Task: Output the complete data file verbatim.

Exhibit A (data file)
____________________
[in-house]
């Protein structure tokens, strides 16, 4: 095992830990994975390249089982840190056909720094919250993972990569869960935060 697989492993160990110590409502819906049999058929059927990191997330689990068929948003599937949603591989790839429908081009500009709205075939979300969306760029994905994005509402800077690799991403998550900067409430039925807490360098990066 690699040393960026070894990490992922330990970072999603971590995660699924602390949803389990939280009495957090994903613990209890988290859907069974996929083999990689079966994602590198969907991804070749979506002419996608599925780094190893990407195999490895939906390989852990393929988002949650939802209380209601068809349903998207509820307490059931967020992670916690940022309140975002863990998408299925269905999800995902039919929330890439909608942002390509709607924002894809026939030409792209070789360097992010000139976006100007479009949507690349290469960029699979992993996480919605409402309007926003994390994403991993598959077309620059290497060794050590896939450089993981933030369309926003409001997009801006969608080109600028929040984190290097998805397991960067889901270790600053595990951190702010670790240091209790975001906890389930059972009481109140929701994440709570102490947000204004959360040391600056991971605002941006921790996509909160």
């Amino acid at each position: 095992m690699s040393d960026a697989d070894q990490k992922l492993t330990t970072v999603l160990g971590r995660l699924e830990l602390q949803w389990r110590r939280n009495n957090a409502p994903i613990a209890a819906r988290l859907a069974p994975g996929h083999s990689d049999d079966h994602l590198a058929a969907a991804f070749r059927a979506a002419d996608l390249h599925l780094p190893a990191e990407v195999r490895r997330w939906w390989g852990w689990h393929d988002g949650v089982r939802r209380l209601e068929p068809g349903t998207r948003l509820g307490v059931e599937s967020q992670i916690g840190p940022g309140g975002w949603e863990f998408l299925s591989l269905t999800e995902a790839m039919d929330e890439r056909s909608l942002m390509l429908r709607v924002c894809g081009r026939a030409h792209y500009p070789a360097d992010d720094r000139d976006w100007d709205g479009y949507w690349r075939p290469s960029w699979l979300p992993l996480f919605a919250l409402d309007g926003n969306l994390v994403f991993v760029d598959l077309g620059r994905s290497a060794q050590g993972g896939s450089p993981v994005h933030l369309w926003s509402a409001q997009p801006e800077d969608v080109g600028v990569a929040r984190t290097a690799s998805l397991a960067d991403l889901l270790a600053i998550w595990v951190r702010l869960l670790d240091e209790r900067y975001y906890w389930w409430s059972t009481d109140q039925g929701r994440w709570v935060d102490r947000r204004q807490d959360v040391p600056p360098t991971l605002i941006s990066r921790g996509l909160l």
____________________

[in-house]
């Protein structure tokens, strides 16, 4: 095992830990994975390249089982840190056909720094919250993972990569869960935060 697989492993160990110590409502819906049999058929059927990191997330689990068929948003599937949603591989790839429908081009500009709205075939979300969306760029994905994005509402800077690799991403998550900067409430039925807490360098990066 690699040393960026070894990490992922330990970072999603971590995660699924602390949803389990939280009495957090994903613990209890988290859907069974996929083999990689079966994602590198969907991804070749979506002419996608599925780094190893990407195999490895939906390989852990393929988002949650939802209380209601068809349903998207509820307490059931967020992670916690940022309140975002863990998408299925269905999800995902039919929330890439909608942002390509709607924002894809026939030409792209070789360097992010000139976006100007479009949507690349290469960029699979992993996480919605409402309007926003994390994403991993598959077309620059290497060794050590896939450089993981933030369309926003409001997009801006969608080109600028929040984190290097998805397991960067889901270790600053595990951190702010670790240091209790975001906890389930059972009481109140929701994440709570102490947000204004959360040391600056991971605002941006921790996509909160």
């Amino acid at each position: 095992m690699s040393d960026a697989d070894q990490k992922l492993t330990t970072v999603l160990g971590r995660l699924e830990l602390q949803w389990r110590r939280n009495n957090a409502p994903i613990a209890a819906r988290l859907a069974p994975g996929h083999s990689d049999d079966h994602l590198a058929a969907a991804f070749r059927a979506a002419d996608l390249h599925l780094p190893a990191e990407v195999r490895r997330w939906w390989g852990w689990h393929d988002g949650v089982r939802r209380l209601e068929p068809g349903t998207r948003l509820g307490v059931e599937s967020q992670i916690g840190p940022g309140g975002w949603e863990f998408l299925s591989l269905t999800e995902a790839m039919d929330e890439r056909s909608l942002m390509l429908r709607v924002c894809g081009r026939a030409h792209y500009p070789a360097d992010d720094r000139d976006w100007d709205g479009y949507w690349r075939p290469s960029w699979l979300p992993l996480f919605a919250l409402d309007g926003n969306l994390v994403f991993v760029d598959l077309g620059r994905s290497a060794q050590g993972g896939s450089p993981v994005h933030l369309w926003s509402a409001q997009p801006e800077d969608v080109g600028v990569a929040r984190t290097a690799s998805l397991a960067d991403l889901l270790a600053i998550w595990v951190r702010l869960l670790d240091e209790r900067y975001y906890w389930w409430s059972t009481d109140q039925g929701r994440w709570v935060d102490r947000r204004q807490d959360v040391p600056p360098t991971l605002i941006s990066r921790g996509l909160l």